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Kafr Thulth (Arabic: كفر ثلث‎) is a Palestinian town located on high, flat land south of Azzoun, 28 kilometers (17 mi) south of Tulkarm in the Qalqilya Governorate. The average elevation is 270 meters (890 ft) above sea level. According to the Palestinian Central Bureau of Statistics, the town's population was 3,921[2] in the 2007 census.

Kafr Thulth
Arabic transcription(s)
 • Arabicكفر ثلث
 • LatinKufr Thulth (official)
Kafr Thulth from the east
Kafr Thulth from the east
Kafr Thulth is located in the Palestinian territories
Kafr Thulth
Kafr Thulth
Location of Kafr Thulth within Palestine
Coordinates: 32°9′9″N 35°2′39″E / 32.15250°N 35.04417°E / 32.15250; 35.04417Coordinates: 32°9′9″N 35°2′39″E / 32.15250°N 35.04417°E / 32.15250; 35.04417
Palestine grid154/173
StateState of Palestine
 • TypeMunicipality
 • Head of MunicipalityHussein al-Saifi
 • Total24,938 dunams (24.9 km2 or 9.6 sq mi)
Elevation173 m (568 ft)
 • Total3,921
 • Density160/km2 (410/sq mi)
Name meaning"The ruin of the village of the third part"[3]



Kafr in Syriac means "village" and Thulth means "three" or "a third".[3] This Syriaic name preserves the place name of Baal-shalisha,[4] an ancient village believed to have been located 3.5 miles (5.6 km) to the south at a site known in modern times as Khirbat Sirisya.[5]


Map of path of the separation barrier around the Qalqilya and Hableh-Ras Atiya enclaves and the proposed path around Kafr Thulth

Kafr Thulth is bordered by Azzun to the south, Sanniriya and Biddya villages to the east and Deir Istiya to the west. In 1948, parts of Kharab and Aizab, such as, Salman, al-Moudwer, al-Sheikh Ahmad, al-Ashqar, Ras Tirah, al-Dabha, Kirash Kherba and Ras Atiya — villages or land areas that originally belonged to Kafr Thulth were separated from the town by the Green Line, which forms the border between Israel and the West Bank.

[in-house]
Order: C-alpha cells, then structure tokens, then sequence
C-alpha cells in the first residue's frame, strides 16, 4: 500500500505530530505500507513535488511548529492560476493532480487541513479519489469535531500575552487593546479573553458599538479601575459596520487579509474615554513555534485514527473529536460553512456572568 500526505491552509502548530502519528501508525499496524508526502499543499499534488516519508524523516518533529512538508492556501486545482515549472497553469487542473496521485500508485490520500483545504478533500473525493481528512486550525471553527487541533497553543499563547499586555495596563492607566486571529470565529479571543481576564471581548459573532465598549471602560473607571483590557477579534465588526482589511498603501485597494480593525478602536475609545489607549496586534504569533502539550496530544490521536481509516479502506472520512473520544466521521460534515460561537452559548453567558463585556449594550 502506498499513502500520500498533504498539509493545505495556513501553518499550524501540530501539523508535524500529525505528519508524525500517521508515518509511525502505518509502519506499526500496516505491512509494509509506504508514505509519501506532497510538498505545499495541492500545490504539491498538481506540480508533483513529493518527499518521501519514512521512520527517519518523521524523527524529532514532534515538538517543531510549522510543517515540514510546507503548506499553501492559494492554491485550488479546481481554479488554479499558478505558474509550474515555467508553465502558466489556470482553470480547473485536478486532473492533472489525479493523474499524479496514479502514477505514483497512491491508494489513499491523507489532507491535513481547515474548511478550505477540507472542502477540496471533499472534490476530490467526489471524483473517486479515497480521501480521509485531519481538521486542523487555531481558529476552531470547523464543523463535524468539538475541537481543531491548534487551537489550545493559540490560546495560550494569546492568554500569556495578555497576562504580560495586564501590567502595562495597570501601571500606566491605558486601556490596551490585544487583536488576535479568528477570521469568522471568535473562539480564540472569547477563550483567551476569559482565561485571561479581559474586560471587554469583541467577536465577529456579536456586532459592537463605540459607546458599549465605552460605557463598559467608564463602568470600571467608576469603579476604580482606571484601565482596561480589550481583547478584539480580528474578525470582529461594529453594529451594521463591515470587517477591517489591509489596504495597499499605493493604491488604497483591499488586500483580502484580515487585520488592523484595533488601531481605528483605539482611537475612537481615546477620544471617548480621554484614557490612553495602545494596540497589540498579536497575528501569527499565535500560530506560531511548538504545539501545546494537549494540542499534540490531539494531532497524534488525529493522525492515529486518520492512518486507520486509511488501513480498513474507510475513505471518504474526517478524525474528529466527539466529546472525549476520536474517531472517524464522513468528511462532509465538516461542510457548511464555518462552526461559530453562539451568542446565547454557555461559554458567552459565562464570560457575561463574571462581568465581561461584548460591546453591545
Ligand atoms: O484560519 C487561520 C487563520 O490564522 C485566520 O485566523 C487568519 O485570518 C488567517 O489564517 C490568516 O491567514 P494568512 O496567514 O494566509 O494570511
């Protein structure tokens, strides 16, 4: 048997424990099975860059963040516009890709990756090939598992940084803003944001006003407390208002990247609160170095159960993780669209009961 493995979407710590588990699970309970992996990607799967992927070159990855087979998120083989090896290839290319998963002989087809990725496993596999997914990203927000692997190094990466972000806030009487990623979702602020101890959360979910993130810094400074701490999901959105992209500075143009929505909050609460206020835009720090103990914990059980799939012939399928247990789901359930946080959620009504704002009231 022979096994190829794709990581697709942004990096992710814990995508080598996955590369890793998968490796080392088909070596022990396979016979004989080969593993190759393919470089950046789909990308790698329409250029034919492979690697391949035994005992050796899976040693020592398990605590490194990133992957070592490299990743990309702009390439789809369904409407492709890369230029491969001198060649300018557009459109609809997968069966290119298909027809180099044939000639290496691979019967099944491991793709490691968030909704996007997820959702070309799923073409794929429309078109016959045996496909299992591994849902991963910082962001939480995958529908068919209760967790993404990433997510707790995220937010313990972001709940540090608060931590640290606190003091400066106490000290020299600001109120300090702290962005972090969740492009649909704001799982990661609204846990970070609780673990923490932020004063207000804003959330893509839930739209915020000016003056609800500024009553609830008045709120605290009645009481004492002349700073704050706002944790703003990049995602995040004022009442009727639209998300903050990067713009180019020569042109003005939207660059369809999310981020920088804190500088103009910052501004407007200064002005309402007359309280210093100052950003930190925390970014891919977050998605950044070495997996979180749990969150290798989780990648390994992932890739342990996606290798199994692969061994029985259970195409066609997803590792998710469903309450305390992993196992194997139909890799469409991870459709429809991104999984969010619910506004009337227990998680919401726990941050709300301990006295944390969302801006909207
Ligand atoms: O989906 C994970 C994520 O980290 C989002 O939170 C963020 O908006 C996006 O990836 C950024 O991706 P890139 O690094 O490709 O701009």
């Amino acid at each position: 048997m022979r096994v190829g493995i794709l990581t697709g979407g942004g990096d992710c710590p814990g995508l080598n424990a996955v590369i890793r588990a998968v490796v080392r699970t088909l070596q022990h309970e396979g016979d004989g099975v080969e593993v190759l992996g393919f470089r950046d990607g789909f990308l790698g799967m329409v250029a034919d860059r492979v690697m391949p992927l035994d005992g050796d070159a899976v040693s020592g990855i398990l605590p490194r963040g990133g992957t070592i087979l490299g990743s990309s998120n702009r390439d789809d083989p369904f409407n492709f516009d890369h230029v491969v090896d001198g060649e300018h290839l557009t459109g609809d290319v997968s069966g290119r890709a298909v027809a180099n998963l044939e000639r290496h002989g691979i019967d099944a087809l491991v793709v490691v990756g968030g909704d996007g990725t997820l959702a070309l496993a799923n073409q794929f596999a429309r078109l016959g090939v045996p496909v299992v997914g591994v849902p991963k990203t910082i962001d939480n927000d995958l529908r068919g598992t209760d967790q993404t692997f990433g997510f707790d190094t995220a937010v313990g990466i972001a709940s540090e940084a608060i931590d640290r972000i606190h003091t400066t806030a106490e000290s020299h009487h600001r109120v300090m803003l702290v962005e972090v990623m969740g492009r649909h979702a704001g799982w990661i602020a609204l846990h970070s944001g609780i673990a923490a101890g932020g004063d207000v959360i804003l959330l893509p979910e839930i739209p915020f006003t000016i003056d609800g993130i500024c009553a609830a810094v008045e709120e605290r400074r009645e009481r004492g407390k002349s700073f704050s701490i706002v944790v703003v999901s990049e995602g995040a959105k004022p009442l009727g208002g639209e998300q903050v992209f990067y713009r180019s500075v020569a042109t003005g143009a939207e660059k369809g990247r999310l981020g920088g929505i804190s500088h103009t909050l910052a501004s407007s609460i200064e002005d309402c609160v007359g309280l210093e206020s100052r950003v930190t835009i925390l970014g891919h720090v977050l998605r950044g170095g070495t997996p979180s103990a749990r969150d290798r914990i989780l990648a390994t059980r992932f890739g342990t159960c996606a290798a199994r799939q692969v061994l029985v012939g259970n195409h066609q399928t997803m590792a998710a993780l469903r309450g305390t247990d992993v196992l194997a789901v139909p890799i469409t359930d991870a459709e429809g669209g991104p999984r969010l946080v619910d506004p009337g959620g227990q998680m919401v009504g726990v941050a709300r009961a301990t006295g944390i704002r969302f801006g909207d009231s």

Kafr Thulth's land was extended to the border of the Auja stream and by the 19th century the town's total land area was about 50-60,000 dunams. It had bordered Habla, Jaljuliya, Azzun and Islah, but Kafr Thulth's jurisdiction decreased in 1954; Then, the distance was 924 dunams, while the distance reached up to Kherash Kherba that belong to Kafr Thulth 3,665 dunams.


Ottoman eraEdit

In 1517, the village was incorporated into the Ottoman Empire with the rest of Palestine, and in 1596, Kafr Tult appeared in Ottoman tax registers as being in nahiya (subdistrict) of Jabal Qubal under the liwa' (district) of Nablus. It had a population of 13 households and 1 batchelor, all Muslims. They paid a fixed tax rate of 33,3%, on wheat, barley, summer crops, occasional revenues, goats and/or beehives; a total of 1,100 akçe.[6]

In 1838, Kafr Thulth was included in a village list drawn up by Edward Robinson, part of Jurat Merda, south of Nablus, named as Kefr Telet.[7]

In 1852, Robinson described Kafr Thulth as "a ruin",[8] and the same did Victor Guérin in 1870.[9] However, later researchers have noted that both only saw Kafr Thulth from a distance, and might have had it mixed up with the ruin Kufr Qara.[10]